T-79.5202 Combinatorial Algorithms
T-79.5202 Combinatorial Algorithms (4 cr) P
The course T-79.5202 replaces the course T-79.161 Combinatorial Algorithms and
is lectured by
D.Sc. (Tech.) Harri Haanpää
in Spring 2008 in Teaching Periods
III and IV.
As the world becomes more and more digital the importance of
combinatorial algorithms is growing rapidly.
Everyone who designs algorithms in his work runs into problems where
they are needed.
It is no coincidence that the next book by Donald
Knuth, (Vol. 4A-4C, estimated publication 2007-2010) in the series The
Art of Computer Programming is Combinatorial
On the course Combinatorial Algorithms the focus is on the most
combinatorial structures, such as graphs and subsets, and algorithms
with which they can be handled efficiently. Additionally methods
such as backtrack search, tabu search and simulated annealing
are used in searching for a combinatorial structure with desired
properties. Further, symmetries are used to limit the size of the
After the course the student shall:
- understand fundamental combinatorial structures
(graphs, permutations, etc.).
- understand the most important handling algorithms
for fundamental combinatorial structures
- know the most common search methods and be able to
apply them to practical problems
- understand the concept of symmetry and the connection
between symmetries and permutation groups; be able to
use symmetries to limit the search
- be able to take on computationally difficult
(e.g. NP-complete) combinatorial problems by using stochastic methods
(such as tabu search, simulated annealing).
The content of the course corresponds with research topics
of the Computational
Complexity and Combinatorics group
of the Laboratory for Theoretical Computer Science and
is very suitable also for postgraduate students.
The course T-79.5203
is closely related.
- Lectures: in English by D.Sc.(Tech.) Harri
(Wednesdays starting January 23 from 14 to 16 in room TB353)
N.N., Thursdays starting January 24 from 13 to 14 in room TB353
- Schedule tentative!
Exam and three home assignments.
Exams will be arranged in May and in the exam period in the middle of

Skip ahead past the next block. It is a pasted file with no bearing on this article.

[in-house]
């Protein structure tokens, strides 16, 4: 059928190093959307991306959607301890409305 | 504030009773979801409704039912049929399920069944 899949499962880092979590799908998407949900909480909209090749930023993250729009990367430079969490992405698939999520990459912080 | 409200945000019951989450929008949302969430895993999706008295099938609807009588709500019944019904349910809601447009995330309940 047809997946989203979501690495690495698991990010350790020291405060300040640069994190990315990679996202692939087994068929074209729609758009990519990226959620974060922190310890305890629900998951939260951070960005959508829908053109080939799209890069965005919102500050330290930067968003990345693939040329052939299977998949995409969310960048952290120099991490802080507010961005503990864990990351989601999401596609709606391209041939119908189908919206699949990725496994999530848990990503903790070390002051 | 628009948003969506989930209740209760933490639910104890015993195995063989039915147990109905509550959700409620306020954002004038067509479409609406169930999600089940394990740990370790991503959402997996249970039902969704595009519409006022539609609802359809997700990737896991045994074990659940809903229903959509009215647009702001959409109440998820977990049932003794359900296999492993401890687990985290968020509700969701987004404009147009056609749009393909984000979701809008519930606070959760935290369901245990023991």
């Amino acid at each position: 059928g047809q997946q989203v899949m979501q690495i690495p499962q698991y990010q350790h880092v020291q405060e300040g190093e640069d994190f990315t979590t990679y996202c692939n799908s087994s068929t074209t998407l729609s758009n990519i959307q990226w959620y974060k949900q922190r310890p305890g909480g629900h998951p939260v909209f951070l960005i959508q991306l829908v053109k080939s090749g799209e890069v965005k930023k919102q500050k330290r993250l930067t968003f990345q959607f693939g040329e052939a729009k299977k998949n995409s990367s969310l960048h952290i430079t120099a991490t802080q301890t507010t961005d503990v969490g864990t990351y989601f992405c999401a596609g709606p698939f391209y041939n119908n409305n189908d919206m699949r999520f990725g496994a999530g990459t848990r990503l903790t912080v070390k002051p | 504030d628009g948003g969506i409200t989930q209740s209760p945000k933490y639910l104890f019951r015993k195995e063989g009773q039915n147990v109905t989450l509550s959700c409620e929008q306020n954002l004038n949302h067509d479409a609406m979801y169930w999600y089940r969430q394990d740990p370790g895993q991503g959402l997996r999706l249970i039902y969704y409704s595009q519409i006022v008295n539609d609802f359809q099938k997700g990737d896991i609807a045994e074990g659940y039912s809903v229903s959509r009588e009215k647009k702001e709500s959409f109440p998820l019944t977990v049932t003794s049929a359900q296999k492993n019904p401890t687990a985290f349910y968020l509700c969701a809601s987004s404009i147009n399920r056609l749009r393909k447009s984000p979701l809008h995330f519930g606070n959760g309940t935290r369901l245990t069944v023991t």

the Autumn semester.
The home assignments are programming assignments, where the techniques
studied on the course can be applied. For each assignment the student
must write a short description of the methods used and the results
The home assignments must be completed before taking the exam, and they
valid in the May and October exams of the year when the course is
- Next exams: October, May.
The lectures will take place on Jan 23, Jan 30, Feb 6, Feb 13,
Feb 27, Mar 5, Mar 19, Apr 2, Apr 16, Apr 23 and possibly Apr 30.
The lectures are not likely to take place on Feb 20 (winter holiday),
Mar 12 (exam week), Mar 26 (Easter holiday), or Apr 9 (lecturer on a
work-related trip). Changes may occur.
The lecture schedule below will require some adjustments and is provided
for information purposes only without any guarantee.
- (Jan 23) ranking and unranking subsets, Gray codes;
- (Jan 30) backtracking, maximum clique, exact cover; permutations,
even and odd permutations, their lexicographical rank
- (Feb 6) Trotter-Johnson and Myrvold-Ruskey rank and unrank of permutations,
branch and bound
- (Feb 13) heuristic
methods; integer partitions; home assignment 2
- (Feb 27) feedback on home assignment 1; heuristic methods continued; Prüfer
correspondence, Catalan numbers
- (Mar 5) isomorphisms, groups, subgroups, orbits, transversals
- (Mar 19) feedback on home assignment 2; groups continued, orderly
- (Apr 2) canonical parent method, canonical augmentation method, certificates for graphs
- (Apr 16) certificates for trees and graphs, Schreier-Sims representation
- (Apr 23) generating
structures with prescribed automorphisms, review
The course was previously known under the course code T-79.161.
Latest update: 22 May 2008.